Projects win Drugs Bill reprieve

Mathew Little

Powers to jail charity workers who do not stamp out drug use on their premises have been shelved by the Government.

The Home Office has dropped a controversial amendment to drugs legislation, which charities said would have forced them to operate outside the law.

The Drugs Bill, presented to Parliament in December, repeals an amendment to the 1971 Misuse of Drugs Act, which became law in 2001 but remained "unenacted" because of the outcry it provoked.

The amendment gave local police forces the power to prosecute sector workers for "knowingly permitting" any illegal drug use in hostels, day centres or residential homes.

Before the amendment, Section 8 of the Misuse of Drugs Act had only required centre managers to prohibit drug dealing and the smoking of cannabis and opium.

A 2003 consultation on the change elicited warnings that agencies' charitable status was at risk. The voluntary sector's response was so hostile that the Home Office introduced a moratorium on implementation of the amendment.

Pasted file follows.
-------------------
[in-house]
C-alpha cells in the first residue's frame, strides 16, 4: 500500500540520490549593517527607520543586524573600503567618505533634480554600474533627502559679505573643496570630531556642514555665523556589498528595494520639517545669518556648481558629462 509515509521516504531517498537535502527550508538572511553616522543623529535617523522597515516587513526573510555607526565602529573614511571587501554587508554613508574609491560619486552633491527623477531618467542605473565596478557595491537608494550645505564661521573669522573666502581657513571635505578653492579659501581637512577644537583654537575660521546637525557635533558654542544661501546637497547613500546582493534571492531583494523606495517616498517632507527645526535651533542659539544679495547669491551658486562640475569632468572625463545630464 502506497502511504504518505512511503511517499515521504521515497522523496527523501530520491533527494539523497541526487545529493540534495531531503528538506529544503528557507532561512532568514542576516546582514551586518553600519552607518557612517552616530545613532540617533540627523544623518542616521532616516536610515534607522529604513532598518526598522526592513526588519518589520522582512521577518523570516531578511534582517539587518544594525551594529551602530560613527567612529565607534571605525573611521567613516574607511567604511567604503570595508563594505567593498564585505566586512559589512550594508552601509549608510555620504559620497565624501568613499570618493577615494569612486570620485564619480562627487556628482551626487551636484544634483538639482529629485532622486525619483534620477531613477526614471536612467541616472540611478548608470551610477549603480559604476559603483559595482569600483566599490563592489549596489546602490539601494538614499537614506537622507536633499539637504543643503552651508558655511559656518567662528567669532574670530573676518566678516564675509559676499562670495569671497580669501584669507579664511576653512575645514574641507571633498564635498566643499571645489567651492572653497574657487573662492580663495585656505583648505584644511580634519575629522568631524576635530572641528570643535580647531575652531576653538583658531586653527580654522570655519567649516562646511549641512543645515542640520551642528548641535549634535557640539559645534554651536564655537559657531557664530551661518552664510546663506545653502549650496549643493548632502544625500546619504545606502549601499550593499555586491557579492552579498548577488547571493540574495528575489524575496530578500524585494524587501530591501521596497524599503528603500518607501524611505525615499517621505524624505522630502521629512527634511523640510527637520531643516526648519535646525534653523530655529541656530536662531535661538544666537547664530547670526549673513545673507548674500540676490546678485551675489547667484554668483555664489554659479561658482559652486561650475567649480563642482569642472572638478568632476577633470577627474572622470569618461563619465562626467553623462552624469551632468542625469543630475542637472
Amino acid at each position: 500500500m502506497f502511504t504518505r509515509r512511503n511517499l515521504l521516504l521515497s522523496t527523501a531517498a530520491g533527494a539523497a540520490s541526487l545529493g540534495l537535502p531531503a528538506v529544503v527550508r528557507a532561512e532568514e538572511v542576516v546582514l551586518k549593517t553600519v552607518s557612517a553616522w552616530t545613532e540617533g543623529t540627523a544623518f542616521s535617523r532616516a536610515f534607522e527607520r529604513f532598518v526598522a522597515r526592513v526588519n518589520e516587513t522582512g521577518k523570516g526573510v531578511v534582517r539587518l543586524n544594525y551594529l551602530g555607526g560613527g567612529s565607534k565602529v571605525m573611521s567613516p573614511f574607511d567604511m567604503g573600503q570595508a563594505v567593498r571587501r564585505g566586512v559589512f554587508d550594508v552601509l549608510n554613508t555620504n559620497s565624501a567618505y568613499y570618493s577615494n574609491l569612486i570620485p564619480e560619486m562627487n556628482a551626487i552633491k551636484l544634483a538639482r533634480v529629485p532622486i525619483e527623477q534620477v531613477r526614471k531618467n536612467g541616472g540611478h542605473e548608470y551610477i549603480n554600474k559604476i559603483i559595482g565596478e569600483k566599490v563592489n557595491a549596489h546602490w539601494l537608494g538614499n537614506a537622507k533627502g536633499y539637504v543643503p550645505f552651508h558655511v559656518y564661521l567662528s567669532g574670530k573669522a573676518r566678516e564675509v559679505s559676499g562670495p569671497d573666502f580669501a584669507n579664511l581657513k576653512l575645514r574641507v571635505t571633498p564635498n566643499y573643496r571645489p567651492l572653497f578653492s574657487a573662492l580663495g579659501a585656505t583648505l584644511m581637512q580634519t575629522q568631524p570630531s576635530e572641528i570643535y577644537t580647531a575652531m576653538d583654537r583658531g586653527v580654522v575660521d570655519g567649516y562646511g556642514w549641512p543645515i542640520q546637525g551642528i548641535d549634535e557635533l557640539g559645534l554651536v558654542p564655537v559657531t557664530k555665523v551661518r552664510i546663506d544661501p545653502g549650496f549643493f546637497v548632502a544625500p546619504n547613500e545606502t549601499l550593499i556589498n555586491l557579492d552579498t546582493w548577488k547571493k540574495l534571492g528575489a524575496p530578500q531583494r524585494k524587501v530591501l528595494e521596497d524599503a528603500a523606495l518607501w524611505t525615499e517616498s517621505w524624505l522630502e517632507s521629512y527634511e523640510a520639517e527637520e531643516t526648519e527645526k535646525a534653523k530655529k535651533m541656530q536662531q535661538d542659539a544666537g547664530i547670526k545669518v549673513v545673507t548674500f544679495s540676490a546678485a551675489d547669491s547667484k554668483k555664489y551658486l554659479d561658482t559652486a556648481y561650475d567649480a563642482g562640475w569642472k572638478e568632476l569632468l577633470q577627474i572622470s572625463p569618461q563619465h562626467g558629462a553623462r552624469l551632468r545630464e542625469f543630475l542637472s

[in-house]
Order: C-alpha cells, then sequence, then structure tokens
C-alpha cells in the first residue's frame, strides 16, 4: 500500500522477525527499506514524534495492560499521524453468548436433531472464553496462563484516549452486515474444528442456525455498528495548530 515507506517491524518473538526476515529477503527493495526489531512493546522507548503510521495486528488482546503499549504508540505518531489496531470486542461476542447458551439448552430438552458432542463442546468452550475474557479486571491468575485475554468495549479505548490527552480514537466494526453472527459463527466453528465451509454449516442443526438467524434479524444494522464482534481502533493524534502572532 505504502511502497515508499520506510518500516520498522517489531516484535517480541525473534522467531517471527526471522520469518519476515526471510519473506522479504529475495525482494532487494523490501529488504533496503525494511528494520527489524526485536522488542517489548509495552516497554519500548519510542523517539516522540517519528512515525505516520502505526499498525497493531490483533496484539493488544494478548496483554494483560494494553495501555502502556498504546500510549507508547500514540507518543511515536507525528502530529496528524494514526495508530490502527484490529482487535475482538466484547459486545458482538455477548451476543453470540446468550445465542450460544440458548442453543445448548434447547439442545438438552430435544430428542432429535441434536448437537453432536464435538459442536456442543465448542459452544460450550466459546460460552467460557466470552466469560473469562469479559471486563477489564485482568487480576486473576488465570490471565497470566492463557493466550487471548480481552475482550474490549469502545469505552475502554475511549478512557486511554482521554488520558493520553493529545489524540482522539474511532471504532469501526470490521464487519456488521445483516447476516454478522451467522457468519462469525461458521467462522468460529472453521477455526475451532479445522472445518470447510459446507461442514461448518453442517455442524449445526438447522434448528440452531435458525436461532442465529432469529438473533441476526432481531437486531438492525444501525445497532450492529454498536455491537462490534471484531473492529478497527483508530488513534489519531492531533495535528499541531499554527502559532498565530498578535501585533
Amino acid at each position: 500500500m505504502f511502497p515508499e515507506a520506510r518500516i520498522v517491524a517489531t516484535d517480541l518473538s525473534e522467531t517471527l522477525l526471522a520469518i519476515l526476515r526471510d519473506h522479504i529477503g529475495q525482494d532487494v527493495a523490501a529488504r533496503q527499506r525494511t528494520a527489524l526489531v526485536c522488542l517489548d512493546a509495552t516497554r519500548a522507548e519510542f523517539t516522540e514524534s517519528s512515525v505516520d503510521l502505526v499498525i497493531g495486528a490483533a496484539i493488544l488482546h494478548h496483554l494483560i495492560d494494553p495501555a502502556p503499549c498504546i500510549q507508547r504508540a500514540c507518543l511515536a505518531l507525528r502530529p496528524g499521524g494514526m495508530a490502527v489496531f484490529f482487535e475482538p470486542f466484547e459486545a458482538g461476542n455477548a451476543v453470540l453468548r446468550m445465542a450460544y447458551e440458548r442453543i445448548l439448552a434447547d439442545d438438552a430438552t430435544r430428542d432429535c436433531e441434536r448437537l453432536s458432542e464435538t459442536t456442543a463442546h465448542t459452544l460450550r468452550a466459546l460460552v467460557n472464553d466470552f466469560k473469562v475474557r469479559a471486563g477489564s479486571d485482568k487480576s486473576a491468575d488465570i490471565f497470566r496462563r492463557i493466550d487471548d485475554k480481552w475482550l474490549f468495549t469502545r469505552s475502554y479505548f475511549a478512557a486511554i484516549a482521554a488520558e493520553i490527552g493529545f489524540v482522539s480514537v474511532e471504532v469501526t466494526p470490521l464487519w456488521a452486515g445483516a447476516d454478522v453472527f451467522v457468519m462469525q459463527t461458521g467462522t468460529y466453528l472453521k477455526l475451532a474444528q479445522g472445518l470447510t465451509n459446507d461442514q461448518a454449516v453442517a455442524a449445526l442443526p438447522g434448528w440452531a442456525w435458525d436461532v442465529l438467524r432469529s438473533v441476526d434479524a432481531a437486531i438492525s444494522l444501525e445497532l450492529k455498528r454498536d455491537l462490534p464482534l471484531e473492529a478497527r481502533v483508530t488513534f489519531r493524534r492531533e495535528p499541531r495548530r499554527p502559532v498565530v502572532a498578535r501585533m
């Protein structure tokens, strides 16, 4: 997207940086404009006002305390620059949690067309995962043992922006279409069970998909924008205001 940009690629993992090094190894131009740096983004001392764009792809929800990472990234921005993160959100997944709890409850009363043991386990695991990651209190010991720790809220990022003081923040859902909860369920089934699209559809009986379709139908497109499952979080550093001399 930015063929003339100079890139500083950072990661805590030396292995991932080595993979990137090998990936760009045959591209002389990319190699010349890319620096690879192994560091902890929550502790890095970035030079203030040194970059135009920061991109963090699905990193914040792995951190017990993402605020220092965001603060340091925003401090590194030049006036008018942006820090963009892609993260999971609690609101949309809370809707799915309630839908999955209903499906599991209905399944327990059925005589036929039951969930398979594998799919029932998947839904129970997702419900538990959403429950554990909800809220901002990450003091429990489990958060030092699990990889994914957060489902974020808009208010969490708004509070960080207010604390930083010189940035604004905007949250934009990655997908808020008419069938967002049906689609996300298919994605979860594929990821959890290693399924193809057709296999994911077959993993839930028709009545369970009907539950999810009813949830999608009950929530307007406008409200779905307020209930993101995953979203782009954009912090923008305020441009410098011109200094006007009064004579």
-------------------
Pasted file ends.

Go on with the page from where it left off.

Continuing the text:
Now, 18 months on, ministers have finally decided to ditch it altogether.

A spokesman for the Home Office said that the decision reflected the success of new powers to close crack houses and provided reassurance to those in the voluntary sector who work with government. "The Government is clear that those who work in the drug treatment and homelessness sector should not be penalised in engaging and providing services for these hard-to-reach and vulnerable groups," he added. "Good management of premises and services should prevent the use of drugs on premises in any case."

DrugScope welcomed the change of heart. A spokeswoman said: "We have taken every opportunity to push on this issue since the proposals to change Section 8 came about." But many organisations will be disappointed that ministers have chosen not to abolish the Section 8 clause compelling managers of premises to stop the use of cannabis on site. Failure to do so could mean up to 14 years in prison.

Drugs policy consultant Kevin Flemen said: "The prohibition on allowing cannabis smoking ... now seems to be increasingly anomalous."


- Section 8 of the Misuse of Drugs Act, 1971 requires managers to stop the supply of drugs and the smoking of cannabis and opium

- The Government passed an amendment to Section 8 in 2001, extending it to cover all controlled drugs. But it introduced a moratorium after protests by charities

- The new Drugs Bill repeals the amendment.

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